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In rural Colombia, no signs of an end to the war PDF Print E-mail
Tuesday, 29 July 2008

Along with Colombia's successes in fighting leftist rebels this year, cities like Medellín have staged remarkable recoveries. And in the upscale districts of Bogotá, the capital, it is almost possible to forget that the country remains mired in a devilishly complex four-decade-old war, reports Herald Tribune.

But it is a different story in the mountains of the Nariño department. Here, and elsewhere in large parts of the countryside, the violence and fear remain unrelenting, underscoring the difficulty of ending a war fueled by a drug trade that is proving immune to U.S.-financed efforts to stop it.

Soaring coca cultivation, forced disappearances, assassinations, the displacement of families and the planting of land mines stubbornly persist, the hallmarks of a backlands conflict that threatens to drag on for years, even without the once-spectacular actions of guerrillas in large Colombian cities.

For those caught in the crossfire, talk of a possible endgame for the war seems decidedly premature, even given the deaths this year of several top guerrilla leaders, the desertion of hundreds of rebels each month and the rescue of prized hostages like the former presidential candidate Ingrid Betancourt.

"The armed groups are like malaria, evolving to resist eradication and killing with efficiency," Antonio Navarro Wolff, governor of Nariño and a former guerrilla from the defunct M-19 group, said in an interview. "If anything, Nariño shows the guerrillas may have lost their chance for victory but not their ability to cause suffering."

Today, a dizzying array of armed groups lord over the farmlands of Nariño. These include not only leftist guerrillas from the Revolutionary Armed Forces of Colombia, or FARC, but also right-wing militias operating under names like the Black Eagles or the Peasant Self-Defense Forces of Nariño.

Their presence reflects the symbiotic nature of the armed groups and the drug trade, each drawing strength from the other.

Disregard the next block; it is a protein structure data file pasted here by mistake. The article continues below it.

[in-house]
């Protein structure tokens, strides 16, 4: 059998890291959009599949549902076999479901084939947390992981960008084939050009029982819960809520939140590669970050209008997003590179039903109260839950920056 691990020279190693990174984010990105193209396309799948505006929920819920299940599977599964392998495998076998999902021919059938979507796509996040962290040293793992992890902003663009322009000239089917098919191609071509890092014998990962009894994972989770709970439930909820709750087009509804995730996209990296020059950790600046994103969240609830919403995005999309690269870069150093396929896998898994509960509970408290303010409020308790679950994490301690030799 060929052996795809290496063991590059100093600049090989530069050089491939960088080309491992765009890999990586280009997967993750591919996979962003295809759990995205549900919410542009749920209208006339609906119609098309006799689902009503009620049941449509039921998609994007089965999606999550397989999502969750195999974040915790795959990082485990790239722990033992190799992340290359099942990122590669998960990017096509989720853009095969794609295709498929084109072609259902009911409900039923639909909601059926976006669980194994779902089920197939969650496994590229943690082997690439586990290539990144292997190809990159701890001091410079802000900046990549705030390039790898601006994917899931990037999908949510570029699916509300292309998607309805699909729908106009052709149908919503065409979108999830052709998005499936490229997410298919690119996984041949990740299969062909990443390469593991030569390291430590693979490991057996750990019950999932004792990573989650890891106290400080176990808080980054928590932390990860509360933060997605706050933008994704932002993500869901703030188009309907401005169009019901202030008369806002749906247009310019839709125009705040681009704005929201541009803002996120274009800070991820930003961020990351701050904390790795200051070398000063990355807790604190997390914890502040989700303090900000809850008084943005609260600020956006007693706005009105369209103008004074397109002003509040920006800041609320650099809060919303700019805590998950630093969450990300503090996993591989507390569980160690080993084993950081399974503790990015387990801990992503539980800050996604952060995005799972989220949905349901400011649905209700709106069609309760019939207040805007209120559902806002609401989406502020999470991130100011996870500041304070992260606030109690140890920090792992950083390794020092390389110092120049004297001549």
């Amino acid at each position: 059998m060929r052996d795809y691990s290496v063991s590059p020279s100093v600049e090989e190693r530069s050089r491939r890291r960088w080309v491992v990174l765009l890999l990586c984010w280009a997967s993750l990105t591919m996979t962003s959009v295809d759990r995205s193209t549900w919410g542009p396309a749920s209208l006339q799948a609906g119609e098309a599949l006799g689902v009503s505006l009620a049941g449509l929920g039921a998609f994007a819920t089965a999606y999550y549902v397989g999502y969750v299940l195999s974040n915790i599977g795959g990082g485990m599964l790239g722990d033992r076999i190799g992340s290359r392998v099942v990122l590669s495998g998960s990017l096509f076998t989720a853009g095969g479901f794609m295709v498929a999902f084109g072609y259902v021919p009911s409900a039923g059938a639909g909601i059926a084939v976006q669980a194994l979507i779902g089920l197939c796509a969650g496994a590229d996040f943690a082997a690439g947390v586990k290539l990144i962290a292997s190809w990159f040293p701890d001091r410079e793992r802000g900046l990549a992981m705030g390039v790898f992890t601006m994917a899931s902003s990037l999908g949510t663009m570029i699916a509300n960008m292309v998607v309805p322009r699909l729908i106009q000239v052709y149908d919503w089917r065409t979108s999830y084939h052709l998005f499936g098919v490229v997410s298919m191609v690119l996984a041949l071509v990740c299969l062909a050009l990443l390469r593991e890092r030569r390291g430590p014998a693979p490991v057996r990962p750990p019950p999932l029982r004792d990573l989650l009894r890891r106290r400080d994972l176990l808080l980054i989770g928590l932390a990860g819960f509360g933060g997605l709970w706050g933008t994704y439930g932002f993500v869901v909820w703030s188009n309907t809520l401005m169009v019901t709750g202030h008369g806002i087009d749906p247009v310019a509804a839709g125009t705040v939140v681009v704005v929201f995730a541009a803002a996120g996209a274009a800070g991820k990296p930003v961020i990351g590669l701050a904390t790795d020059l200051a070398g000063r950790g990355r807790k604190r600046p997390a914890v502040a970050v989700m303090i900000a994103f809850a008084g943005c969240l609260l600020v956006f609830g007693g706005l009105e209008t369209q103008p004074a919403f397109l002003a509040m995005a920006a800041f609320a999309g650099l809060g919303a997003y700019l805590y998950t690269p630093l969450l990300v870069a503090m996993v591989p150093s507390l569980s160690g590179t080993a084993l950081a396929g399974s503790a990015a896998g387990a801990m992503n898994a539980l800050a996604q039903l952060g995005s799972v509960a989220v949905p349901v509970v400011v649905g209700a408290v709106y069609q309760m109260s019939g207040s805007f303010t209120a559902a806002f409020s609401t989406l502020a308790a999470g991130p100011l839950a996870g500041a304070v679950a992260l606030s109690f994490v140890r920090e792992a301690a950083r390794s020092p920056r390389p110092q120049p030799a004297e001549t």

In Nariño, flanked by the Pacific Ocean on the west and Ecuador on the south, coca growers have sidestepped almost a decade of fumigation efforts by reorganizing industrial-size farms into smaller plots that are much harder to find and spray from the air. They are taxed and protected by forces on the various sides of the conflict.

The United Nations reported in June that coca cultivation in Colombia surged 27 percent in 2007 to about 99,000 hectares, or around 245,000 acres, the first significant increase in four years. Nariño had the largest increase of any Colombian department, or administrative district, up 30 percent to 20,300 hectares, about 50,000 acres.

The expansion has allowed Colombia to remain by far the world's largest coca producer and the supplier of 90 percent of the cocaine consumed in the United States.

It has also made the drug-fueled conflict a resilient virus in large pockets of the country, with double-digit increases in coca cultivation in at least three other departments, Putumayo, Meta and Antioquia. In Nariño, almost every week, government officials, Roman Catholic leaders or aid workers report actions by the rebels or paramilitary groups.

In the last week of June, four schoolteachers in remote areas of the province were killed by a FARC column called Mariscal Sucre, one of three units of the FARC that are active in the area. The rebels claimed that the schoolteachers, all of them recently posted to remote schoolhouses by Roman Catholic officials, were army informants.

Just weeks before, in April, the FARC knocked out power for 300,000 residents along the Pacific coast with an attack on an electrical station. Colombian soldiers also found eight fuel-processing depots - holding 77,000 barrels of oil - used by the guerrillas for fuel and to process coca into cocaine in makeshift labs.

Nationwide, the FARC still collects $200 million to $300 million a year by taxing coca farmers and coordinating cocaine smuggling networks, according to Bruce Bagley, a specialist on the Andean drug war who teaches at the University of Miami.

That is down from $500 million earlier this decade, Bagley said, but it is still enough to finance the FARC after recent desertions and killings that have thinned its ranks to about 9,000 from 17,000.

Similarly, while the FARC's share of the cocaine trade has declined, Colombia's share of the world cocaine production has remained stable around 60 percent. That means opportunities for new players like Colombia's resurgent right-wing militias and small-scale gangs taking the place of disassembled cartels.
"A few battles won is not a war won," Bagley said. "The FARC and other groups will survive as long as there are safe havens, the flow of drug money and large, remote regions unconnected to the broader economy."

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